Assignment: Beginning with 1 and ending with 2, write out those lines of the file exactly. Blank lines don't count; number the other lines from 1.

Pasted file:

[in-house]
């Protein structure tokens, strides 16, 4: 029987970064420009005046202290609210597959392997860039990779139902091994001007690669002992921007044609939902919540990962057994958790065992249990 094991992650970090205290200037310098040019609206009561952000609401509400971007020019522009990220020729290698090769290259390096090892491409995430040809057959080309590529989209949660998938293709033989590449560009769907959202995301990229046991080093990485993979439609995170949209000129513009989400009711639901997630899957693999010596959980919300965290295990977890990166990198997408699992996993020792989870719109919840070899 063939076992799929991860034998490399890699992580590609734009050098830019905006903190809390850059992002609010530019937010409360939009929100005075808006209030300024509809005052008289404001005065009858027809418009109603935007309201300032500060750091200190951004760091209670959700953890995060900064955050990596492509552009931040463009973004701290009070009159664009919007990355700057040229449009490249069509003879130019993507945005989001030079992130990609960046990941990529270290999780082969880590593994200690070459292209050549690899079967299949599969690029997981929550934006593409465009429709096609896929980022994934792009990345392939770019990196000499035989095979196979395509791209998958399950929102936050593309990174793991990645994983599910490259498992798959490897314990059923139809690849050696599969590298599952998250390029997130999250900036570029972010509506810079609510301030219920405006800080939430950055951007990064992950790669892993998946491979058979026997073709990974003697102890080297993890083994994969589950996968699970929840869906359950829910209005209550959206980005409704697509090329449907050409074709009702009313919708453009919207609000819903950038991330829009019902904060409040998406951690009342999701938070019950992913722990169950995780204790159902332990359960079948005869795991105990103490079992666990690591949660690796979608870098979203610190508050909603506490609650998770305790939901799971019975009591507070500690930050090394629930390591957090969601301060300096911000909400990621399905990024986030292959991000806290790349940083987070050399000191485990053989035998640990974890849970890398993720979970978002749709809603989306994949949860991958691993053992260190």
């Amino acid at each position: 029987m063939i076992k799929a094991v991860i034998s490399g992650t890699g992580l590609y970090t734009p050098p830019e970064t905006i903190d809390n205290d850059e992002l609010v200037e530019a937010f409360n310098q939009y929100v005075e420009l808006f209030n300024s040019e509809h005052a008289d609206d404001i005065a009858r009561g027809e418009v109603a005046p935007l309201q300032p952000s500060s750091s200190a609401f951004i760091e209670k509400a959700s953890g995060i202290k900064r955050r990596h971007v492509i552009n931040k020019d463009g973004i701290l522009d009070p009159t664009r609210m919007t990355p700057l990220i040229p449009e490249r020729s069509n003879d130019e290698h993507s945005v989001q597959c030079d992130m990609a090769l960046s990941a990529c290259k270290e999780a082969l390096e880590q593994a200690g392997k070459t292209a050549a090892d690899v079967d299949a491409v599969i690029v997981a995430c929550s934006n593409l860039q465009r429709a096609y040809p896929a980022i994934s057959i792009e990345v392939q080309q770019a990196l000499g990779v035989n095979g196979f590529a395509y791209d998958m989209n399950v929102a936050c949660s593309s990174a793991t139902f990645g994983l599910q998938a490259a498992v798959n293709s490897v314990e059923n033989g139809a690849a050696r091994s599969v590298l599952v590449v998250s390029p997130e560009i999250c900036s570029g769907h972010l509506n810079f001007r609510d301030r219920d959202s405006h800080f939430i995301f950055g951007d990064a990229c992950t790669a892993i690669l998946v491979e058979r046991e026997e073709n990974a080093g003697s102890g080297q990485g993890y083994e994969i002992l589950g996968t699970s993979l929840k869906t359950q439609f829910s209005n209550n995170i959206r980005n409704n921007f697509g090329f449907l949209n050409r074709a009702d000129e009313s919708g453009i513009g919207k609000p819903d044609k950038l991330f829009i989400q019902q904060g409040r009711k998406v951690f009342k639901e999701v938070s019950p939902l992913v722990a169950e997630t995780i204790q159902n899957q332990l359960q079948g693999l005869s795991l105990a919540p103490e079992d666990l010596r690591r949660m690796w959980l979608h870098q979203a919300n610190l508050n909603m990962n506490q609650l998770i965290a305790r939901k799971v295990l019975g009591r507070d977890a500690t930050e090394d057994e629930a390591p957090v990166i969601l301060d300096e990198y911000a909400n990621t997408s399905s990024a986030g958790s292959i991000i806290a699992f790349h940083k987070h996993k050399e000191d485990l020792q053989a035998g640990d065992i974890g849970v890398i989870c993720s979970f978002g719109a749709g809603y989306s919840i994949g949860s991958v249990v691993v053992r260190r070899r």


[in-house]
């Protein structure tokens, strides 16, 4: 029987970064420009005046202290609210597959392997860039990779139902091994001007690669002992921007044609939902919540990962057994958790065992249990 094991992650970090205290200037310098040019609206009561952000609401509400971007020019522009990220020729290698090769290259390096090892491409995430040809057959080309590529989209949660998938293709033989590449560009769907959202995301990229046991080093990485993979439609995170949209000129513009989400009711639901997630899957693999010596959980919300965290295990977890990166990198997408699992996993020792989870719109919840070899 063939076992799929991860034998490399890699992580590609734009050098830019905006903190809390850059992002609010530019937010409360939009929100005075808006209030300024509809005052008289404001005065009858027809418009109603935007309201300032500060750091200190951004760091209670959700953890995060900064955050990596492509552009931040463009973004701290009070009159664009919007990355700057040229449009490249069509003879130019993507945005989001030079992130990609960046990941990529270290999780082969880590593994200690070459292209050549690899079967299949599969690029997981929550934006593409465009429709096609896929980022994934792009990345392939770019990196000499035989095979196979395509791209998958399950929102936050593309990174793991990645994983599910490259498992798959490897314990059923139809690849050696599969590298599952998250390029997130999250900036570029972010509506810079609510301030219920405006800080939430950055951007990064992950790669892993998946491979058979026997073709990974003697102890080297993890083994994969589950996968699970929840869906359950829910209005209550959206980005409704697509090329449907050409074709009702009313919708453009919207609000819903950038991330829009019902904060409040998406951690009342999701938070019950992913722990169950995780204790159902332990359960079948005869795991105990103490079992666990690591949660690796979608870098979203610190508050909603506490609650998770305790939901799971019975009591507070500690930050090394629930390591957090969601301060300096911000909400990621399905990024986030292959991000806290790349940083987070050399000191485990053989035998640990974890849970890398993720979970978002749709809603989306994949949860991958691993053992260190």